With the channel suddenly exploding in popularity, the Stopsigncam stream has also grown more eventful. Earlier this week, somebody got out of their car and did a backflip for the camera. Other people showed up one night and had a lightsaber duel. In just the past few hours today, a viewer walked up to the sign, identified himself in chat, and removed a sticker from the sign, which had previously been applied by some miscreant who sought to deface its purity (or do some advertising). Not long after, two other obvious stream snipers held up unreadable signs of their own while standing next to the stop sign. Some have speculated that the police now use the stream as a means of monitoring the stop.
The stream has a strange sort of intrinsic appeal, but that alone did not propel it to such absurd heights. According to longtime fans, it’s been running since at least last year, but it averaged single-digit viewer numbers, when it had any viewers at all. Then, over the weekend, a couple things happened: The stream got some play on Twitch drama hive turned kingmaker r/Livestreamfail, and probably most importantly, a big name, 100 Thieves intern JhbTeam, promoted the stream to his audience. First he tweeted about it, but it wasn’t until he created a TikTok on Monday that things got out of hand.
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“At first, I thought it’d just be a little fun joke between me and my audience on Twitter for only [one] night, because I deleted my tweet hours later,” Jhb told Kotaku in a DM. “When people actually stayed and watched it throughout the night, it made me want to create the TikTok to see if I could make it bigger. I went to bed that night when it had 400 viewers, and woke up to 4,000 viewers as well as my TikTok having 800k views in only a few hours. I’m very happy with the result of the TikTok because it was my ultimate goal to make it popular, and it became more popular than I imagined.”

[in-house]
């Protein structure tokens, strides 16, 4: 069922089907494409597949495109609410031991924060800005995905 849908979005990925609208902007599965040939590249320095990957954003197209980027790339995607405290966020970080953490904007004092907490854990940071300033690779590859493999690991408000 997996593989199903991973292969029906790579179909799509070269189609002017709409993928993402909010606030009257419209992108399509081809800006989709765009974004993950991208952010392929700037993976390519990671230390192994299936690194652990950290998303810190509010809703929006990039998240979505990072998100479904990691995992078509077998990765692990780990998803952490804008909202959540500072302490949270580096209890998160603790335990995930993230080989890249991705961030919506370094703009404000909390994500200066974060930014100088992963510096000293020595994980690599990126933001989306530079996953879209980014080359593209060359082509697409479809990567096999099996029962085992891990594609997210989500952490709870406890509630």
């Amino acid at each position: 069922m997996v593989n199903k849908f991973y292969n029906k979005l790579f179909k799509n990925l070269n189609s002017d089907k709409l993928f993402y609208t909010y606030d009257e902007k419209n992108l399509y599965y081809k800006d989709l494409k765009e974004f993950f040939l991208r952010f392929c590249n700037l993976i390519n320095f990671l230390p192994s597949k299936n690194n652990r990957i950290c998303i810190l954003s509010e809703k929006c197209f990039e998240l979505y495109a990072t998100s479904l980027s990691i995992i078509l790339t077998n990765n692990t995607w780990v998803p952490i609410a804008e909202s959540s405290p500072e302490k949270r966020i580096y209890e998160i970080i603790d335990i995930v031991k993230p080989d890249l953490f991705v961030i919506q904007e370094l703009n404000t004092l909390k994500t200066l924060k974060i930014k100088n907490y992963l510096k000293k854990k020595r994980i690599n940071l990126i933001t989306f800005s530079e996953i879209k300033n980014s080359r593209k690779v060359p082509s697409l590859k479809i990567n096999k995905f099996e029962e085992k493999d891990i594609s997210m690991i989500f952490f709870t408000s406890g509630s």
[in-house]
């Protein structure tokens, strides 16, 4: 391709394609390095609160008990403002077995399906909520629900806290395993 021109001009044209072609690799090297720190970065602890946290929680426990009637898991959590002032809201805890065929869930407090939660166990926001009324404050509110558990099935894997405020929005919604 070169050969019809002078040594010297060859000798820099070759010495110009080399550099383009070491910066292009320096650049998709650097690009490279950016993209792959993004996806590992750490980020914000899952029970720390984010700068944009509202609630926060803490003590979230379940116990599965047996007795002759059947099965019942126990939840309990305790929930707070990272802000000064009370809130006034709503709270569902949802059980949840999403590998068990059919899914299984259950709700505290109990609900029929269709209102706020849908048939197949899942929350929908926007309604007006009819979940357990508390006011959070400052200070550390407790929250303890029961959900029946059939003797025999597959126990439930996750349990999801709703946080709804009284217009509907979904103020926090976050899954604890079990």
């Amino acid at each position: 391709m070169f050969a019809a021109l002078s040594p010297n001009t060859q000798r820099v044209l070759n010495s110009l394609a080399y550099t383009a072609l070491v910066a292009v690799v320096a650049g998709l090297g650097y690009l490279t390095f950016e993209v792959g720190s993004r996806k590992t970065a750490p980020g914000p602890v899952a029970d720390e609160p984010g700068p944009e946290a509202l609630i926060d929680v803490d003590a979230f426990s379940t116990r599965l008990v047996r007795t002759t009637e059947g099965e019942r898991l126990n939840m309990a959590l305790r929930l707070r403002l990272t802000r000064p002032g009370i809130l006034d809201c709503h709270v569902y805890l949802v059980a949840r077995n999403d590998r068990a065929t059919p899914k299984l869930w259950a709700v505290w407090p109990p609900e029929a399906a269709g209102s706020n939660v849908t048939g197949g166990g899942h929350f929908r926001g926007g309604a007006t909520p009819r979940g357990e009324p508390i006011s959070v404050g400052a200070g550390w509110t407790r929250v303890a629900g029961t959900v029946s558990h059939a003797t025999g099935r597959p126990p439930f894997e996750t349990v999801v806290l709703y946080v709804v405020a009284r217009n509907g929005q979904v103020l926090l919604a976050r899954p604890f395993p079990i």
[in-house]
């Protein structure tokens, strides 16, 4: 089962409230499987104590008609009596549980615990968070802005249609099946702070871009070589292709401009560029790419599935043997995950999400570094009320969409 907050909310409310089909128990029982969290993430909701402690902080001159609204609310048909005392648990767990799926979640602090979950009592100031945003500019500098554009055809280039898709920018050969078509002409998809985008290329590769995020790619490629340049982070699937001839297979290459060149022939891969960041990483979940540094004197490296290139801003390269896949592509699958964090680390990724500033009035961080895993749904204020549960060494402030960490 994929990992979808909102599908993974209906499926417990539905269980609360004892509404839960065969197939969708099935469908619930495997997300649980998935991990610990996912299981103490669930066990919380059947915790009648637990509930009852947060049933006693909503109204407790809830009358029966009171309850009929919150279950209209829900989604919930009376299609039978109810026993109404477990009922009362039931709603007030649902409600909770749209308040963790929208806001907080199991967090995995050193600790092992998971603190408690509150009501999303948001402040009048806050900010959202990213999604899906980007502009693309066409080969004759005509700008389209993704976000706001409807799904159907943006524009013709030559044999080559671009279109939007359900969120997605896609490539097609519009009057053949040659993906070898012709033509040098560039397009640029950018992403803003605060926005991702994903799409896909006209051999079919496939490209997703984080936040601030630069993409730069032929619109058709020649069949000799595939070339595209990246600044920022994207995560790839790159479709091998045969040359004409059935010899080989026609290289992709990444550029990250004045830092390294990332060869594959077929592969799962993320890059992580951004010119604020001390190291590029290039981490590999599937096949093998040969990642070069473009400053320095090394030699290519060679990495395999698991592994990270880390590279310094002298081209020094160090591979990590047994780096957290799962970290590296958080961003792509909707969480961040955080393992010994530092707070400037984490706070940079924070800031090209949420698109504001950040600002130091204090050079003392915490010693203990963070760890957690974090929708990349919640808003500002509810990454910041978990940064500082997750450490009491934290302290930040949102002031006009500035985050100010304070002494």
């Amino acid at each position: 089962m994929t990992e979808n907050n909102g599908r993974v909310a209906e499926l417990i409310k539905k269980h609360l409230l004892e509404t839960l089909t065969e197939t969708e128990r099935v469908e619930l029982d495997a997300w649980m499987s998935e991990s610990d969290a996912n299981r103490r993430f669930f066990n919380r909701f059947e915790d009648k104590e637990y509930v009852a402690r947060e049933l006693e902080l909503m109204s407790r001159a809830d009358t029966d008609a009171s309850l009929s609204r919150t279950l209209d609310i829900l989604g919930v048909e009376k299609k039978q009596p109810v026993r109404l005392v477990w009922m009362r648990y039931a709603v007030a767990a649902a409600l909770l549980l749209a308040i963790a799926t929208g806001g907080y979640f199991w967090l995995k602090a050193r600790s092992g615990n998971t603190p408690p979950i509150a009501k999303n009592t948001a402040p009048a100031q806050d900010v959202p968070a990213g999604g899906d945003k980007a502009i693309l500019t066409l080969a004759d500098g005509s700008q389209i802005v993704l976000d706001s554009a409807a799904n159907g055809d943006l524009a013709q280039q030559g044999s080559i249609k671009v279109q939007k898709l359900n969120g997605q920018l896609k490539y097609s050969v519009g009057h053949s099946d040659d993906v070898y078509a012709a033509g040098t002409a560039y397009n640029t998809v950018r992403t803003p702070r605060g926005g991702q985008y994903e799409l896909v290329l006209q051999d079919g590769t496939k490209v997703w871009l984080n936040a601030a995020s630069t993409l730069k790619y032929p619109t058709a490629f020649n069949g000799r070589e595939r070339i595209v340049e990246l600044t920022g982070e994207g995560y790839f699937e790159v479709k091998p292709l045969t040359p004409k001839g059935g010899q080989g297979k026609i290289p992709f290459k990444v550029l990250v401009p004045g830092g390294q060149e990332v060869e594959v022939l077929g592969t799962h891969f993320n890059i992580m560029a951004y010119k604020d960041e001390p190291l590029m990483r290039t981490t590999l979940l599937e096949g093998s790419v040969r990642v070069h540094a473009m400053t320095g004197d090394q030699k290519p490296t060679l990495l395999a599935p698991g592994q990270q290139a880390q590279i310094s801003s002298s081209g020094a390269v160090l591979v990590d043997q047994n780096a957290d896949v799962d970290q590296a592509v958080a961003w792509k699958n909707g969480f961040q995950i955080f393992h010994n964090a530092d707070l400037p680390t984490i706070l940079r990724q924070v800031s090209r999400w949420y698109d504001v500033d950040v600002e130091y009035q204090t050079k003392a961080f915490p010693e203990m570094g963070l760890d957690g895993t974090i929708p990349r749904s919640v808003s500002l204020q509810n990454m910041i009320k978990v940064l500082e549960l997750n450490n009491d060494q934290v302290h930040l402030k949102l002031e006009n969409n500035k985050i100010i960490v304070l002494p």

The TikTok, which implores “bored” viewers to check out the stream and gives a rapid-fire summary of its appeal, now has over 2 million views. Ever since it caught on, Stopsigncam has had a consistent audience of 1,000-3,000 concurrent viewers 24 hours a day. So, for those keeping score, this all came about because a streamer made a tweet and TikTok about somebody else’s Twitch stream. Oh, and he recounted all of this in a YouTube video, as well.
The owner of the channel ended up giving Jhb moderation privileges, which he occasionally exercises to keep the chat he personally turned into an avalanche of screams from getting too rowdy, despite how busy he is working for a major gaming organization: “Since I was the first person in the stream and I was a verified user, the owner put trust into me and gave me moderation privileges,” Jhb said. “I’ll usually have the stream open on the side and if I see an inappropriate message or anything that could link to the location, I’ll ban that user.” (Kotaku reached out to Stopsigncam’s owner, who declined to answer questions for the time being, as well as a couple moderators, who did not reply in time for publication.)